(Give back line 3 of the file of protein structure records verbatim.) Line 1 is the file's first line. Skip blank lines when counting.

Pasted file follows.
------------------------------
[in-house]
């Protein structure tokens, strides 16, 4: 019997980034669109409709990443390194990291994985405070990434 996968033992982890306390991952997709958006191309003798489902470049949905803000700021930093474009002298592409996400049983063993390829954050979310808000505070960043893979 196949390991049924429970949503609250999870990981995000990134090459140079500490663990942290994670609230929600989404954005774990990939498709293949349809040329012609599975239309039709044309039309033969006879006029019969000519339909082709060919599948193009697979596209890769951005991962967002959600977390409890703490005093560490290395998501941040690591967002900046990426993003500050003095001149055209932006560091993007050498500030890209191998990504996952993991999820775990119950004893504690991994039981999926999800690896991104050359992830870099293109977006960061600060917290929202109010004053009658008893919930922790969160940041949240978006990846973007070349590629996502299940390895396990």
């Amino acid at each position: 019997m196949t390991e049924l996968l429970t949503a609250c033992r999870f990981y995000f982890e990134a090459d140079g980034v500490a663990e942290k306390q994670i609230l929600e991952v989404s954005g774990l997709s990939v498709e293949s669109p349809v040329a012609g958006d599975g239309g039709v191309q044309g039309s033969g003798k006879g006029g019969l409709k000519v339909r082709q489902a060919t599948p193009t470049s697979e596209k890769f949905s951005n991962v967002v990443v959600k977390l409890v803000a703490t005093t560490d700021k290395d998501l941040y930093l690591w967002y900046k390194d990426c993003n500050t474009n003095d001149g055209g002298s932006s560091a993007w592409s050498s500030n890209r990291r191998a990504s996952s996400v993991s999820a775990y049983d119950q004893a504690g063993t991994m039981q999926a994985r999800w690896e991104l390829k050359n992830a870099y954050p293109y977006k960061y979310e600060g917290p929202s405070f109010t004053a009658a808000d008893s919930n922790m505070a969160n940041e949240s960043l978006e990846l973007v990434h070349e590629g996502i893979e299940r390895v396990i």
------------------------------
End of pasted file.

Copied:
């Amino acid at each position: 019997m196949t390991e049924l996968l429970t949503a609250c033992r999870f990981y995000f982890e990134a090459d140079g980034v500490a663990e942290k306390q994670i609230l929600e991952v989404s954005g774990l997709s990939v498709e293949s669109p349809v040329a012609g958006d599975g239309g039709v191309q044309g039309s033969g003798k006879g006029g019969l409709k000519v339909r082709q489902a060919t599948p193009t470049s697979e596209k890769f949905s951005n991962v967002v990443v959600k977390l409890v803000a703490t005093t560490d700021k290395d998501l941040y930093l690591w967002y900046k390194d990426c993003n500050t474009n003095d001149g055209g002298s932006s560091a993007w592409s050498s500030n890209r990291r191998a990504s996952s996400v993991s999820a775990y049983d119950q004893a504690g063993t991994m039981q999926a994985r999800w690896e991104l390829k050359n992830a870099y954050p293109y977006k960061y979310e600060g917290p929202s405070f109010t004053a009658a808000d008893s919930n922790m505070a969160n940041e949240s960043l978006e990846l973007v990434h070349e590629g996502i893979e299940r390895v396990i």